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The Film Room: The Jaguars’ AFC Championship Game Offense

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Matt Weston breaks down why the Patriots, not the Jaguars, are playing in the Super Bowl this week.

NFL: AFC Championship-Jacksonville Jaguars at New England Patriots David Butler II-USA TODAY Sports

Baltimore Ravens. Denver Broncos. New England Patriots.

These are the AFC Conference champions who have represented this noxious conference in the Super Bowl over the last seven years. There was almost someone entirely different in the last dance this year. The Jacksonville Jaguars went into Foxborough, led 14-10 at the half, and eventually had a 20-10 lead with 14:52 left in the fourth quarter. They, of course, blew it.

But before the inevitable happened, before Danny Amendola took a short punt to the 30 yard line and got three feet in bounds to take the lead, the Jags took it to New England offensively and defensively. In the first half, Nathaniel Hackett had the Patriots’ defense swaying and off balance.

During that spat of fabricated time, the Jaguars faced a vertically stacked defense. The Patriots played with nine men in the box to stop the run and one safety deep, just as they should have. The Jaguars led the NFL in rushing attempts and rushing yards; they never fully trusted Blake Bortles this season. The Patriots have a meek front seven of their own.

This is what the Jags faced the entire first half. It’s first and ten. They are running an inside zone play and are able to create three strong double teams. New England has nine men in the box and one safety back to counter their 2x2x1 personnel. A.J. Cann and Brandon Linder make a great ‘ace’ block. Linder is especially beautiful at using his shoulder to go from stumbling to turning Elandon Roberts (#52) out of the hole. In the first half, the Jaguars were able to tun the ball 11 times for 40 yards.

To counter these stacked boxes the Jaguars used their speed, something they have a lot of. They have the fastest defense in football. Their offense is filled with speedy undrafted and late round twenty-somethings. They turned them loose out on the edges, taking each end of the Patriots’ defense, and pulled into they split them in half.

The primary way they did this was by using read-pass options. They got the ball outside and used the numbers game to their advantage. This is first and ten on their first touchdown scoring drive. Bortles carries the hand off inside while the offensive line blocks like it is a zone read play. Because of Bortles’s running ability, the outside linebacker is forced to come downhill and watch for cutbacks and Bortles keeping. Now the Jaguars have three receivers to the Patriots’ two defensive backs.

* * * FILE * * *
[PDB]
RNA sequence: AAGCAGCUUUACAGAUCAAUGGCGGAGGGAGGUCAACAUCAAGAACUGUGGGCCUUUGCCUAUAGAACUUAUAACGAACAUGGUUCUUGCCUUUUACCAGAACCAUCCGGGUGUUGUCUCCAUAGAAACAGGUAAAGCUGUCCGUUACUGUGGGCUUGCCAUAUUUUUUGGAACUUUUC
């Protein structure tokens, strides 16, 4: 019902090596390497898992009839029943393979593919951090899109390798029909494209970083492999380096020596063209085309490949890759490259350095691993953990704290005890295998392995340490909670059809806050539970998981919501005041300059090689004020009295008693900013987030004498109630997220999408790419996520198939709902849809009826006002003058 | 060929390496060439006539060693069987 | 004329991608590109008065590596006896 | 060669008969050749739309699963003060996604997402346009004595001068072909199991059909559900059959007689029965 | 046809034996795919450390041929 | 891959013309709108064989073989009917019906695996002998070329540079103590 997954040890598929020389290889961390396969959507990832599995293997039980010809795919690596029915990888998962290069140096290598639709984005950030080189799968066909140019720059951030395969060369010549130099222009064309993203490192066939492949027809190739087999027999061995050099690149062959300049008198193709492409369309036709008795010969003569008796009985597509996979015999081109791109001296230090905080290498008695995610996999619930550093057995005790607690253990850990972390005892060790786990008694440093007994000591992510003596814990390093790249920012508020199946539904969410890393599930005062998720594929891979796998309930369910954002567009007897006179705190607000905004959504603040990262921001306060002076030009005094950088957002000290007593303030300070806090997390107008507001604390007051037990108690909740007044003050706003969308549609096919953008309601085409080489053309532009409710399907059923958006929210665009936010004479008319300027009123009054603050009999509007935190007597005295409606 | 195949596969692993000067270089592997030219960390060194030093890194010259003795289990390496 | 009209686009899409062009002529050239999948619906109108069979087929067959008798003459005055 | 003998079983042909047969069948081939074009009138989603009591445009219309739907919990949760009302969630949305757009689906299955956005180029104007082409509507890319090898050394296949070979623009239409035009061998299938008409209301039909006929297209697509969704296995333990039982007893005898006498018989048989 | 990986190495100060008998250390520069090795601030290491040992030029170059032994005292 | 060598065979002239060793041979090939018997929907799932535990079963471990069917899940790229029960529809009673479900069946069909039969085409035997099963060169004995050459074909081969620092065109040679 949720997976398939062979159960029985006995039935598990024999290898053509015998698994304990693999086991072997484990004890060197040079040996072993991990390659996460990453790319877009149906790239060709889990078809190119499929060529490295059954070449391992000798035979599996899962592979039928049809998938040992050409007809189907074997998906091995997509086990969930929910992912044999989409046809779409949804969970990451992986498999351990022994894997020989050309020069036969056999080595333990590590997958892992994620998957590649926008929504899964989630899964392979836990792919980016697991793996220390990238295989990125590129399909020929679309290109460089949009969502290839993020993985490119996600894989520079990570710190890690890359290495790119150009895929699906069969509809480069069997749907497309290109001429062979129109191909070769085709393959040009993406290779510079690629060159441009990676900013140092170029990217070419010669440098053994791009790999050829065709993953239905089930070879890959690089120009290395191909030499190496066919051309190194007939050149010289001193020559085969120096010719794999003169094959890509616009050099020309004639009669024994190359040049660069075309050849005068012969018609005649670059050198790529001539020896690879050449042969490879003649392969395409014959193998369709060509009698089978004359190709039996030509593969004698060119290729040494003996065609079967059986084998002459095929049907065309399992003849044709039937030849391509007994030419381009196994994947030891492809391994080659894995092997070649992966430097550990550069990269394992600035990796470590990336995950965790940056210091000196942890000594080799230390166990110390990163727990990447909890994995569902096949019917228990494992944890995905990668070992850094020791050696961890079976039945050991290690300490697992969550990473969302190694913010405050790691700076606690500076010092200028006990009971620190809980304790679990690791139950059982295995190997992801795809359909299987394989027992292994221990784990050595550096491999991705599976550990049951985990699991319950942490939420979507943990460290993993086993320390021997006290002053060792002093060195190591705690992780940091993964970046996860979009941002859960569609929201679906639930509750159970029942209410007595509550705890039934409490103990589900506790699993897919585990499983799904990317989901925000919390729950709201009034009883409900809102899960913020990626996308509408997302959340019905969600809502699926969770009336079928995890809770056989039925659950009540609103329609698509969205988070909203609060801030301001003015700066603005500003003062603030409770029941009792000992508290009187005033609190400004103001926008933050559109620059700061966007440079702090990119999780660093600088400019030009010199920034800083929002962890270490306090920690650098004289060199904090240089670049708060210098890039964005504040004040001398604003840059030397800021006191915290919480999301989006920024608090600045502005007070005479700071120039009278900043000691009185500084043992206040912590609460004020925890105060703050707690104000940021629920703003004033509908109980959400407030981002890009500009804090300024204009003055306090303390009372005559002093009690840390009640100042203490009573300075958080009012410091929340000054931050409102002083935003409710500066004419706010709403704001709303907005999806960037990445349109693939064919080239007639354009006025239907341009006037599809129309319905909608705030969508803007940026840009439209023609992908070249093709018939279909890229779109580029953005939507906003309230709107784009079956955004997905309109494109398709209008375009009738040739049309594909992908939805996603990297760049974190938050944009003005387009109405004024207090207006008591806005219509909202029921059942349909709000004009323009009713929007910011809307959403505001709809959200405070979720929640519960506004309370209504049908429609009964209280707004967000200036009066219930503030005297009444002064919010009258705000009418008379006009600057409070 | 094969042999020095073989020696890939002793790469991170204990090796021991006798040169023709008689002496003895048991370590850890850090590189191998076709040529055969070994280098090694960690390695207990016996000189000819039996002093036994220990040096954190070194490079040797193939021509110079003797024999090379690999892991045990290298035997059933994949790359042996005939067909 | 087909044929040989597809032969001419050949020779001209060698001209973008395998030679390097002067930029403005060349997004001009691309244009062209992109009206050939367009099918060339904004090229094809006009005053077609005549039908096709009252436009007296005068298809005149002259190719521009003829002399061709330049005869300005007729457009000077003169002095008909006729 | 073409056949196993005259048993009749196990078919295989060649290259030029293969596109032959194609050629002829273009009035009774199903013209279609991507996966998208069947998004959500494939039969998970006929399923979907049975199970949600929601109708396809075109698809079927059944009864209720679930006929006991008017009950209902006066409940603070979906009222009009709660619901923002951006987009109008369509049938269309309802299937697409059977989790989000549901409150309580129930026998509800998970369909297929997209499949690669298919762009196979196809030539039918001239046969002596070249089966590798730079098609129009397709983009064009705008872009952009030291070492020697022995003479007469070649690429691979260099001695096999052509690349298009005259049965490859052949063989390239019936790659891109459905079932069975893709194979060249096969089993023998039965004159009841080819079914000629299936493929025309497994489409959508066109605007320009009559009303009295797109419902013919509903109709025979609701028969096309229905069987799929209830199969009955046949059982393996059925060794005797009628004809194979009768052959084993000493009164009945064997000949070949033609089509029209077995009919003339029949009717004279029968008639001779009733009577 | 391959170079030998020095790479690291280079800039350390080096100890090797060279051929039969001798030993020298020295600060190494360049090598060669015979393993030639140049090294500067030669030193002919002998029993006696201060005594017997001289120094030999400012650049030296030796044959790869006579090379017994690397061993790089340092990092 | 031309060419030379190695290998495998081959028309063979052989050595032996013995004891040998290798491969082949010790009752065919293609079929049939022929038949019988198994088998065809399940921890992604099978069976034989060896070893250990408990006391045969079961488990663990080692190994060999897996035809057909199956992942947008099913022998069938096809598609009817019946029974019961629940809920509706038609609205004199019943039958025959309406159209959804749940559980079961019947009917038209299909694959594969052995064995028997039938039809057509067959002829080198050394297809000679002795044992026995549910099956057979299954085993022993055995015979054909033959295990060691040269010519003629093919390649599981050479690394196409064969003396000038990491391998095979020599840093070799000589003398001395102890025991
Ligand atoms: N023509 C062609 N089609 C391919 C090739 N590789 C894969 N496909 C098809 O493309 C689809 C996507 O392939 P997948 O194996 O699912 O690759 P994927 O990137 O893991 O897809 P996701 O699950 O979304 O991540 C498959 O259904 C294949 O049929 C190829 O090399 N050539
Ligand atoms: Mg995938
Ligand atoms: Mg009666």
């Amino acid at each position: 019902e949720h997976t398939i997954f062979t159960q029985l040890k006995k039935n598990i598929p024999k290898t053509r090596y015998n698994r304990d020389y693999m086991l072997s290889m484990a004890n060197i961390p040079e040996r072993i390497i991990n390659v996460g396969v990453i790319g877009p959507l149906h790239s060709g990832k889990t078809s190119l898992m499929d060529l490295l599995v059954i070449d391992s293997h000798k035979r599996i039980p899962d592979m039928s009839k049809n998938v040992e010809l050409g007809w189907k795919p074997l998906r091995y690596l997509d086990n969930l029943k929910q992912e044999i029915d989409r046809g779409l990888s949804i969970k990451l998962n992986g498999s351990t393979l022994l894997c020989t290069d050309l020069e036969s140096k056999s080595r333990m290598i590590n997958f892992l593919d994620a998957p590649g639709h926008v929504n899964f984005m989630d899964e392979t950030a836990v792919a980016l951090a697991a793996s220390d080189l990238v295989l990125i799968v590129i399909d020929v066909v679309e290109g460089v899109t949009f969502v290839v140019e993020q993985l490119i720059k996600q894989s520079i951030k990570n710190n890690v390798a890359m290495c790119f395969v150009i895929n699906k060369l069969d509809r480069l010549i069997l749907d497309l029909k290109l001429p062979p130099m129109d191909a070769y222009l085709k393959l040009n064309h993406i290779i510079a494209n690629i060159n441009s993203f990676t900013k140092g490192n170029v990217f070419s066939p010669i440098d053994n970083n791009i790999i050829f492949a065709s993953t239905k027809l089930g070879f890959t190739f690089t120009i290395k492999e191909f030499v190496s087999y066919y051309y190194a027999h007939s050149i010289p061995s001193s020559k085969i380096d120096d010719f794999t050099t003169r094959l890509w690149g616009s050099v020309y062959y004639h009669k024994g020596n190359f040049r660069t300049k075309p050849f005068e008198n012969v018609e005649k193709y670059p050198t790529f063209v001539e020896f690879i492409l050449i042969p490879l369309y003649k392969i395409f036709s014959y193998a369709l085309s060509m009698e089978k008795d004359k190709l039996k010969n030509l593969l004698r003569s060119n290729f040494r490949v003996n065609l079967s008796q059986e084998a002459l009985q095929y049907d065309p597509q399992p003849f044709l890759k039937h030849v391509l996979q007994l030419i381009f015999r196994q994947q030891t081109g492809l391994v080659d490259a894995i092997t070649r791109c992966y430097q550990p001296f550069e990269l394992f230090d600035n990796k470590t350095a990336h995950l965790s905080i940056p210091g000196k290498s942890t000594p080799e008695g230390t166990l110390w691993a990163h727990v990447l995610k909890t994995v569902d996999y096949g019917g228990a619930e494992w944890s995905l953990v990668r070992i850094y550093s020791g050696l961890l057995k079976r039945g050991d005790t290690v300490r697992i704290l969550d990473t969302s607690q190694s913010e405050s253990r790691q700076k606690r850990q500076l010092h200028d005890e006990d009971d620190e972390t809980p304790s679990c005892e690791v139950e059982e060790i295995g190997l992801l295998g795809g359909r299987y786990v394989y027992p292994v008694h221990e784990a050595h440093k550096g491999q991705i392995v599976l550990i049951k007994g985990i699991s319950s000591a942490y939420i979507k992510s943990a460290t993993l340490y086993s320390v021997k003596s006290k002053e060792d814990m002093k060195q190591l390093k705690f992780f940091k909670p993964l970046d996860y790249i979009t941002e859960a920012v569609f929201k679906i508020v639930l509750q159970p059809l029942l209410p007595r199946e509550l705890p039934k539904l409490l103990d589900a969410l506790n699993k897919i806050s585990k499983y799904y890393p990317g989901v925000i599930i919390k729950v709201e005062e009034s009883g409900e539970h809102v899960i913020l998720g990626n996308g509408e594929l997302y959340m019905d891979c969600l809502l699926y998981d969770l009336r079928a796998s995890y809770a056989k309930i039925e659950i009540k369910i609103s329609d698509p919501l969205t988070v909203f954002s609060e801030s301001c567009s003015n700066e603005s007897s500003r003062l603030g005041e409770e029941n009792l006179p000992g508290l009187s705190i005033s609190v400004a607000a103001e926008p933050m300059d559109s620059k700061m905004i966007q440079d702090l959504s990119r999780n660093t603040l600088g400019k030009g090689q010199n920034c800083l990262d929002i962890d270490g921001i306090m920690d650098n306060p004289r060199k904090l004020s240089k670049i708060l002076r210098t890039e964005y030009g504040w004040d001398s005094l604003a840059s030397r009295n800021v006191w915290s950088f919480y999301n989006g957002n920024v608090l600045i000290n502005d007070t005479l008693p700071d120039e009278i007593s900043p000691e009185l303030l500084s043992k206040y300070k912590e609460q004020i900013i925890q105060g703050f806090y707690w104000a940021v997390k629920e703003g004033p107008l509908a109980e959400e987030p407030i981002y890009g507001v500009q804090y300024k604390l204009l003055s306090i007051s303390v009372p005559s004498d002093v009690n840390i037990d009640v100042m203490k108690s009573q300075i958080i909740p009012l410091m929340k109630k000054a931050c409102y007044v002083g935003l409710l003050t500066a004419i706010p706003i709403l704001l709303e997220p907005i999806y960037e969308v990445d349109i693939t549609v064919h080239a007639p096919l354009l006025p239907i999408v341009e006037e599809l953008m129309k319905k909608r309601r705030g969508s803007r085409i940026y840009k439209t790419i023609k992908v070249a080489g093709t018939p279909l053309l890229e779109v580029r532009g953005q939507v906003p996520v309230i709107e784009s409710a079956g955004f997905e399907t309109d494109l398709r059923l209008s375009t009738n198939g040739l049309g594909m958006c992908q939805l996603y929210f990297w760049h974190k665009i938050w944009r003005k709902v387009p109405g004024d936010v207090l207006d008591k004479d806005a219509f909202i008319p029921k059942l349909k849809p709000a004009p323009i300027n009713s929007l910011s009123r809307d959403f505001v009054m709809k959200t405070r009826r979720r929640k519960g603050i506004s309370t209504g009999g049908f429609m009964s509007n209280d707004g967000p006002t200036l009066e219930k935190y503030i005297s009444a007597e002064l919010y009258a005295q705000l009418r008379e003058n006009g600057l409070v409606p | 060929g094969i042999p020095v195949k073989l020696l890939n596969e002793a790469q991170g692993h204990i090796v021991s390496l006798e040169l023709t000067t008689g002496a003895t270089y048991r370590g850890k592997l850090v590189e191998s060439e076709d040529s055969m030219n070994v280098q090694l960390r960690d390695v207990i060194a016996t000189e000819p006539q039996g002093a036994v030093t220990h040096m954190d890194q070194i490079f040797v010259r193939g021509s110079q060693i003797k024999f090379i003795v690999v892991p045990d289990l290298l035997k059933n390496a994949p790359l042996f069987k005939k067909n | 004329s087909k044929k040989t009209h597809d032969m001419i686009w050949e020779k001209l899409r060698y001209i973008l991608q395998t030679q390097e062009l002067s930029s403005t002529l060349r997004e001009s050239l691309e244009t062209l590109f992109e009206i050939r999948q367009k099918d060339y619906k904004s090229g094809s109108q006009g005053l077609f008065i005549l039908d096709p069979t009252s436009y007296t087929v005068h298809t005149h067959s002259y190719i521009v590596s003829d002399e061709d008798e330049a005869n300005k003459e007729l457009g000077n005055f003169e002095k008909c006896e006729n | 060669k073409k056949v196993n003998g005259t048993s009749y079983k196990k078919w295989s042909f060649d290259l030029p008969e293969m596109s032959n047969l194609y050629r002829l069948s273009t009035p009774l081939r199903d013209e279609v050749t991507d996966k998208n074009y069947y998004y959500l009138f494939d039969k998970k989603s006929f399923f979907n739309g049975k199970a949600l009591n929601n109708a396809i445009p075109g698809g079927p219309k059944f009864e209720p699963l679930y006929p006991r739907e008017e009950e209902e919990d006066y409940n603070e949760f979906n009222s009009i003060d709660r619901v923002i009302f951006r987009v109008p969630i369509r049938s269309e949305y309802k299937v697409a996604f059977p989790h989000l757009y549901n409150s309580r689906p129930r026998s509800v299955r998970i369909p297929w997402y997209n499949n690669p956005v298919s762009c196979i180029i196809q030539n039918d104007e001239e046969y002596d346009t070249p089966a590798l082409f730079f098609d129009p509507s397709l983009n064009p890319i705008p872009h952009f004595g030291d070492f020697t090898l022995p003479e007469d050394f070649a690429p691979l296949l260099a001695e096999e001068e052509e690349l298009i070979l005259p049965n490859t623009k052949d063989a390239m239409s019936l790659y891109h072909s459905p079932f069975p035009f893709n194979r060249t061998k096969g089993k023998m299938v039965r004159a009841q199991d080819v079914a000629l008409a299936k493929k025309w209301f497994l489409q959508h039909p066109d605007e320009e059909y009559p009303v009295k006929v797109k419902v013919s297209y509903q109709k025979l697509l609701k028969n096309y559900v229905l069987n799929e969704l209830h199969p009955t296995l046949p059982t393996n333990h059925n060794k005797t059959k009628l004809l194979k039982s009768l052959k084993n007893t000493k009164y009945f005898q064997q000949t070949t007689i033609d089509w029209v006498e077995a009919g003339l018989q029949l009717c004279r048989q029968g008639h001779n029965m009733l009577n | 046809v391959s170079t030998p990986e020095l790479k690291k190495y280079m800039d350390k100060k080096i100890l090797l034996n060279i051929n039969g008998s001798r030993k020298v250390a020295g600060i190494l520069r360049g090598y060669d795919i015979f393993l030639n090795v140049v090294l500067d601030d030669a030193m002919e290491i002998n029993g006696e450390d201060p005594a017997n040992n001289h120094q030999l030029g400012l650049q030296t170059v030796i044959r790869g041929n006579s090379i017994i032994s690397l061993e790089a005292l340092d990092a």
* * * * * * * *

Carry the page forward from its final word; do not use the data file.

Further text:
Corey Grant, an undrafted free agent out of Auburn, takes a step back to receive the pass with tight end Marcedes Lewis and wide receiver Marqise Lee to block two defensive backs. This is a perfect world. On most of these quick screens teams live with one blocker for two defenders and hope their receiver can make one guy miss. Grant has a human shield in front of him. Lewis and Lee annihilate puny New England and Grant scampers for an easy twenty yards.

This is the same play. Except this time the defensive end wises up some. He stops, and chases back to stop the screen. It doesn’t matter. Grant again has two blockers ahead of him. Even with a perfect pursuit angle Grant is too fast for the unblocked defender to come back and make a tackle

Now, I wouldn’t call this the inverse, because these plays aren’t the opposite. These are just runs packaged into the same formation and play call. When the numbers skewed the other way the Jaguars were able to run the ball with success. These quick screens opened up Jacksonville’s other option.

This is the exact same play and formation as the previous two. The Jaguars had a bunch left wide receiver formation with Grant as the deep receiver and two receivers in front of him. This time, however, New England had two safeties deep. Jacksonville’s two blockers would block the two outside defensive backs, but are unable to account for the safety. Additionally, both the outside linebacker and defensive end are in a position to come from behind to make a tackle. The easy 20 yard gain is no longer here.

New England’s entire playside defense rushes right to defend the play that has chewed them up throughout the first half when Jacksonville blocks down. The defensive end gets deep and wide right away. The linebacker chases. The safety rolls over.

Instead Leonard Fournette gets the hand off. The Jaguars are able to get two double teams. There’s only one linebacker they need to pull up on because the other has been yanked to the other side of the field. They have five offensive linemen to block four defenders with the receiver blocking the defensive back. This is whiteboard scribbling come true.

Fournette adds to this perfect scenario by using his vision to find the best route, and breaks one tackle to gain extra yards.

This play is nearly identical, but from a behind view. The main difference is the bunch on the right is closer to the tight end, and Bortles doesn’t even throw an imaginary football out that way. He takes the snap and gives right to T.J. Yeldon.